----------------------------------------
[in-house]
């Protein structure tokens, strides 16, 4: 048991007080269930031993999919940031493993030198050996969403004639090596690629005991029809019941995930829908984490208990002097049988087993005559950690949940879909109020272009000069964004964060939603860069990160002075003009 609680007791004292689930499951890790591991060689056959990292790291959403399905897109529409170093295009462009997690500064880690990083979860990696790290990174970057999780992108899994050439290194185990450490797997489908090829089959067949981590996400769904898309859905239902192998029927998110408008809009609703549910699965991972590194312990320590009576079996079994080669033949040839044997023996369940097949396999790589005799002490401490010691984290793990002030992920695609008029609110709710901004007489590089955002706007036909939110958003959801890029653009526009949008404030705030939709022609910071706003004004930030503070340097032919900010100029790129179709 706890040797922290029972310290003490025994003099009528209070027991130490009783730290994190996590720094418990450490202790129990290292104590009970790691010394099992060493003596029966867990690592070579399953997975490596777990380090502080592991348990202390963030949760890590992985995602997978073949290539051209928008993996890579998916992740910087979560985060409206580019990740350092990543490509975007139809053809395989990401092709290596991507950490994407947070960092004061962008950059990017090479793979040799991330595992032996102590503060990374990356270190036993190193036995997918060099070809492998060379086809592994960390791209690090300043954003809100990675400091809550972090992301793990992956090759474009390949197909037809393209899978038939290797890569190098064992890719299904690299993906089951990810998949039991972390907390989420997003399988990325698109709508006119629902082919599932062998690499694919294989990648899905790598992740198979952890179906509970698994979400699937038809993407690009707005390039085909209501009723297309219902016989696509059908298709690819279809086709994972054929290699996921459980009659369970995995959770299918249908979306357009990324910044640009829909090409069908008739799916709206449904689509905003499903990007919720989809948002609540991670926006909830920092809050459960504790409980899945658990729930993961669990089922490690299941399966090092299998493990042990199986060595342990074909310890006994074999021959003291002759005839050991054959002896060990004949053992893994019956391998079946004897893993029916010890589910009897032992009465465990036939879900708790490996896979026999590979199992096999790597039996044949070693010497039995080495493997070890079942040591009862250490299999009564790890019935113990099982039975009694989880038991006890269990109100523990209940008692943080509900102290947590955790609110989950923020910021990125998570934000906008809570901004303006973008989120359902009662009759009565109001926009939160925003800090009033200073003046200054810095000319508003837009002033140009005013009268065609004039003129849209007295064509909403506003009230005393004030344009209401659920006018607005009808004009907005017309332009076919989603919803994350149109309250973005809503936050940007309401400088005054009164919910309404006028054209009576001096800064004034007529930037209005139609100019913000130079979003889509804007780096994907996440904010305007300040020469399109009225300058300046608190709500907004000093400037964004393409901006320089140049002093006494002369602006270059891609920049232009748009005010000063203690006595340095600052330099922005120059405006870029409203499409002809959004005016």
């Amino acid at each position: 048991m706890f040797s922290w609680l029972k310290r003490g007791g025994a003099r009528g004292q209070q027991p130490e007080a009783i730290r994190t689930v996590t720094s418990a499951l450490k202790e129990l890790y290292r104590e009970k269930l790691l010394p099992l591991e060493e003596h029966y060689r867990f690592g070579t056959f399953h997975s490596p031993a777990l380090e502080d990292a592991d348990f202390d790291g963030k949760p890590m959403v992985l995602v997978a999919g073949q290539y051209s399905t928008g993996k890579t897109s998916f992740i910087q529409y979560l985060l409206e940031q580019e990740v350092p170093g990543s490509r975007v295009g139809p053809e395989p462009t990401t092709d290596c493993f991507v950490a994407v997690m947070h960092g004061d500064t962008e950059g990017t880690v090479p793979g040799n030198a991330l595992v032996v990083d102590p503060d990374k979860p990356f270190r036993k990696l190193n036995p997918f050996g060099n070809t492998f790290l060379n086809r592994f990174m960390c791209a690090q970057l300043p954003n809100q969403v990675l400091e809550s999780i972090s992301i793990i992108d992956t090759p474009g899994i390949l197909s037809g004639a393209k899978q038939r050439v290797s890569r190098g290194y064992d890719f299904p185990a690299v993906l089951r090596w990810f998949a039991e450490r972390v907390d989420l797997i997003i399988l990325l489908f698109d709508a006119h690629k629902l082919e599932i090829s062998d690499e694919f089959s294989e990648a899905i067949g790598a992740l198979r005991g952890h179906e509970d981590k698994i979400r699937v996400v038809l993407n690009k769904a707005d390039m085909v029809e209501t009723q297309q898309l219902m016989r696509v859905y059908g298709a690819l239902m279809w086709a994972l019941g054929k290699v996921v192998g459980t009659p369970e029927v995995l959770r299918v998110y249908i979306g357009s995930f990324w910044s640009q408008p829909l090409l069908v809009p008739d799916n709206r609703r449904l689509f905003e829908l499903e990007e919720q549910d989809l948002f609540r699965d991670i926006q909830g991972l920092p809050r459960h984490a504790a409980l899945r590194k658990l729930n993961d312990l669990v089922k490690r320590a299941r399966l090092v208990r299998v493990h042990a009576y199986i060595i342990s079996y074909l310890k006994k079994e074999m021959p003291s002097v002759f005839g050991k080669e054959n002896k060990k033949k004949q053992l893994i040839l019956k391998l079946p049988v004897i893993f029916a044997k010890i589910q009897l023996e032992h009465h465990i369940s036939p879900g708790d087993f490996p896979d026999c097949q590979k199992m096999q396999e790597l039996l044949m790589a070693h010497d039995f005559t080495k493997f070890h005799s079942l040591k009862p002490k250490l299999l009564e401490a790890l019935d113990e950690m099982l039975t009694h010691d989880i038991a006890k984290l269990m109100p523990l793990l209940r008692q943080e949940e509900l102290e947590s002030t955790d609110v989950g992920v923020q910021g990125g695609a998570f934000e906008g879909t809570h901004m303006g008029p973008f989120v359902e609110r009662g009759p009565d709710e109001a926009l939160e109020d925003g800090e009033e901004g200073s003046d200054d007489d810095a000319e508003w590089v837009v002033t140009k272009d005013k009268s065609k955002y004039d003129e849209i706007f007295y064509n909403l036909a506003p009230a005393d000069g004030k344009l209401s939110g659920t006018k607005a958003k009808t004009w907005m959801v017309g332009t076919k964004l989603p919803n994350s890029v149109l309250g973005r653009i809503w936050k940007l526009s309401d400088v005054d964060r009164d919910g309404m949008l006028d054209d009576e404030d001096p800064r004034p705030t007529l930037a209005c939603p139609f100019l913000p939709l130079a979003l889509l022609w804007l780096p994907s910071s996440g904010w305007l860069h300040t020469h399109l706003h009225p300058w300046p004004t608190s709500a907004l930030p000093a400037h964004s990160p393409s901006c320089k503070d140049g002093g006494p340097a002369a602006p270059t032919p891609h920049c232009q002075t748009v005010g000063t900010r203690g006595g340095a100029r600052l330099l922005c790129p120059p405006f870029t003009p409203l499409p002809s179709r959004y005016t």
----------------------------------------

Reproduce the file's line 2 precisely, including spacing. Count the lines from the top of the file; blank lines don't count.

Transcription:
């Protein structure tokens, strides 16, 4: 048991007080269930031993999919940031493993030198050996969403004639090596690629005991029809019941995930829908984490208990002097049988087993005559950690949940879909109020272009000069964004964060939603860069990160002075003009 609680007791004292689930499951890790591991060689056959990292790291959403399905897109529409170093295009462009997690500064880690990083979860990696790290990174970057999780992108899994050439290194185990450490797997489908090829089959067949981590996400769904898309859905239902192998029927998110408008809009609703549910699965991972590194312990320590009576079996079994080669033949040839044997023996369940097949396999790589005799002490401490010691984290793990002030992920695609008029609110709710901004007489590089955002706007036909939110958003959801890029653009526009949008404030705030939709022609910071706003004004930030503070340097032919900010100029790129179709 706890040797922290029972310290003490025994003099009528209070027991130490009783730290994190996590720094418990450490202790129990290292104590009970790691010394099992060493003596029966867990690592070579399953997975490596777990380090502080592991348990202390963030949760890590992985995602997978073949290539051209928008993996890579998916992740910087979560985060409206580019990740350092990543490509975007139809053809395989990401092709290596991507950490994407947070960092004061962008950059990017090479793979040799991330595992032996102590503060990374990356270190036993190193036995997918060099070809492998060379086809592994960390791209690090300043954003809100990675400091809550972090992301793990992956090759474009390949197909037809393209899978038939290797890569190098064992890719299904690299993906089951990810998949039991972390907390989420997003399988990325698109709508006119629902082919599932062998690499694919294989990648899905790598992740198979952890179906509970698994979400699937038809993407690009707005390039085909209501009723297309219902016989696509059908298709690819279809086709994972054929290699996921459980009659369970995995959770299918249908979306357009990324910044640009829909090409069908008739799916709206449904689509905003499903990007919720989809948002609540991670926006909830920092809050459960504790409980899945658990729930993961669990089922490690299941399966090092299998493990042990199986060595342990074909310890006994074999021959003291002759005839050991054959002896060990004949053992893994019956391998079946004897893993029916010890589910009897032992009465465990036939879900708790490996896979026999590979199992096999790597039996044949070693010497039995080495493997070890079942040591009862250490299999009564790890019935113990099982039975009694989880038991006890269990109100523990209940008692943080509900102290947590955790609110989950923020910021990125998570934000906008809570901004303006973008989120359902009662009759009565109001926009939160925003800090009033200073003046200054810095000319508003837009002033140009005013009268065609004039003129849209007295064509909403506003009230005393004030344009209401659920006018607005009808004009907005017309332009076919989603919803994350149109309250973005809503936050940007309401400088005054009164919910309404006028054209009576001096800064004034007529930037209005139609100019913000130079979003889509804007780096994907996440904010305007300040020469399109009225300058300046608190709500907004000093400037964004393409901006320089140049002093006494002369602006270059891609920049232009748009005010000063203690006595340095600052330099922005120059405006870029409203499409002809959004005016």